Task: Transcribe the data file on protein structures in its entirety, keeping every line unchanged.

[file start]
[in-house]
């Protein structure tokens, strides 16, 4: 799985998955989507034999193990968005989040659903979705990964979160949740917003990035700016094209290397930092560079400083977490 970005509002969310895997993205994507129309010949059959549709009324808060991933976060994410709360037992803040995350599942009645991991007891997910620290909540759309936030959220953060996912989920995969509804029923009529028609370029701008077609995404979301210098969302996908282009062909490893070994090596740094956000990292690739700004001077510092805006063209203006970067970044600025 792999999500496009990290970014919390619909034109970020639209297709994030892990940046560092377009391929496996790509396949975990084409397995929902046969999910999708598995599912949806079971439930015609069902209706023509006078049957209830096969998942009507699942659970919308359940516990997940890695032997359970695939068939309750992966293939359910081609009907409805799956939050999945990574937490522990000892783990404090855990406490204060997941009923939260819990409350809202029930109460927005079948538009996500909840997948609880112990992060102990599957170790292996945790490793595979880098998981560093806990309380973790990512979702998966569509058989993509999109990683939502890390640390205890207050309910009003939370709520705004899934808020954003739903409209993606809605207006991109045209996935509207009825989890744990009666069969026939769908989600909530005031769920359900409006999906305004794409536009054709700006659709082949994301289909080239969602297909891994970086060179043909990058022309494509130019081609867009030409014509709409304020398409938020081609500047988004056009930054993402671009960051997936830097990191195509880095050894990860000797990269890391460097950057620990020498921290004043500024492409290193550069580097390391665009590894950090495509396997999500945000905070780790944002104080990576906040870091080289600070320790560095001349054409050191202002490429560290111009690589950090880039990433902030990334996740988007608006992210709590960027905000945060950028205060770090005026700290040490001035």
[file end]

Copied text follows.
[in-house]
């Protein structure tokens, strides 16, 4: 799985998955989507034999193990968005989040659903979705990964979160949740917003990035700016094209290397930092560079400083977490 970005509002969310895997993205994507129309010949059959549709009324808060991933976060994410709360037992803040995350599942009645991991007891997910620290909540759309936030959220953060996912989920995969509804029923009529028609370029701008077609995404979301210098969302996908282009062909490893070994090596740094956000990292690739700004001077510092805006063209203006970067970044600025 792999999500496009990290970014919390619909034109970020639209297709994030892990940046560092377009391929496996790509396949975990084409397995929902046969999910999708598995599912949806079971439930015609069902209706023509006078049957209830096969998942009507699942659970919308359940516990997940890695032997359970695939068939309750992966293939359910081609009907409805799956939050999945990574937490522990000892783990404090855990406490204060997941009923939260819990409350809202029930109460927005079948538009996500909840997948609880112990992060102990599957170790292996945790490793595979880098998981560093806990309380973790990512979702998966569509058989993509999109990683939502890390640390205890207050309910009003939370709520705004899934808020954003739903409209993606809605207006991109045209996935509207009825989890744990009666069969026939769908989600909530005031769920359900409006999906305004794409536009054709700006659709082949994301289909080239969602297909891994970086060179043909990058022309494509130019081609867009030409014509709409304020398409938020081609500047988004056009930054993402671009960051997936830097990191195509880095050894990860000797990269890391460097950057620990020498921290004043500024492409290193550069580097390391665009590894950090495509396997999500945000905070780790944002104080990576906040870091080289600070320790560095001349054409050191202002490429560290111009690589950090880039990433902030990334996740988007608006992210709590960027905000945060950028205060770090005026700290040490001035």